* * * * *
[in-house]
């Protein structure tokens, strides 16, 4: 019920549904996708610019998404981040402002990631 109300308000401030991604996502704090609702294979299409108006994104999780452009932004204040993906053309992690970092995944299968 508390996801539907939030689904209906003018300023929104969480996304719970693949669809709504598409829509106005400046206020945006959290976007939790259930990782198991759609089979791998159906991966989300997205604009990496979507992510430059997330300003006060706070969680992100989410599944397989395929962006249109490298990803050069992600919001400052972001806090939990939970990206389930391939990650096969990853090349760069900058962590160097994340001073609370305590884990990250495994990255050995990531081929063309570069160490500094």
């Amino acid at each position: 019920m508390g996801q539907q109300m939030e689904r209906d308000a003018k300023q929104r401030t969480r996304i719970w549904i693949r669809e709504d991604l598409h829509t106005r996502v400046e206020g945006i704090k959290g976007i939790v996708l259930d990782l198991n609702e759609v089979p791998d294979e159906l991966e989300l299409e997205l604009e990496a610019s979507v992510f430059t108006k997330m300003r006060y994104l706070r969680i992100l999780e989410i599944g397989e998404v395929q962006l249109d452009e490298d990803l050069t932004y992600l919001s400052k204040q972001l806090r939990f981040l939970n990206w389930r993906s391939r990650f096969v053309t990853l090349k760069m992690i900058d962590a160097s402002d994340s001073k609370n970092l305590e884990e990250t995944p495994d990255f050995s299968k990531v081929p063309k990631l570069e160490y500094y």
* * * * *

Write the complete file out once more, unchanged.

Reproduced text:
[in-house]
């Protein structure tokens, strides 16, 4: 019920549904996708610019998404981040402002990631 109300308000401030991604996502704090609702294979299409108006994104999780452009932004204040993906053309992690970092995944299968 508390996801539907939030689904209906003018300023929104969480996304719970693949669809709504598409829509106005400046206020945006959290976007939790259930990782198991759609089979791998159906991966989300997205604009990496979507992510430059997330300003006060706070969680992100989410599944397989395929962006249109490298990803050069992600919001400052972001806090939990939970990206389930391939990650096969990853090349760069900058962590160097994340001073609370305590884990990250495994990255050995990531081929063309570069160490500094």
């Amino acid at each position: 019920m508390g996801q539907q109300m939030e689904r209906d308000a003018k300023q929104r401030t969480r996304i719970w549904i693949r669809e709504d991604l598409h829509t106005r996502v400046e206020g945006i704090k959290g976007i939790v996708l259930d990782l198991n609702e759609v089979p791998d294979e159906l991966e989300l299409e997205l604009e990496a610019s979507v992510f430059t108006k997330m300003r006060y994104l706070r969680i992100l999780e989410i599944g397989e998404v395929q962006l249109d452009e490298d990803l050069t932004y992600l919001s400052k204040q972001l806090r939990f981040l939970n990206w389930r993906s391939r990650f096969v053309t990853l090349k760069m992690i900058d962590a160097s402002d994340s001073k609370n970092l305590e884990e990250t995944p495994d990255f050995s299968k990531v081929p063309k990631l570069e160490y500094y």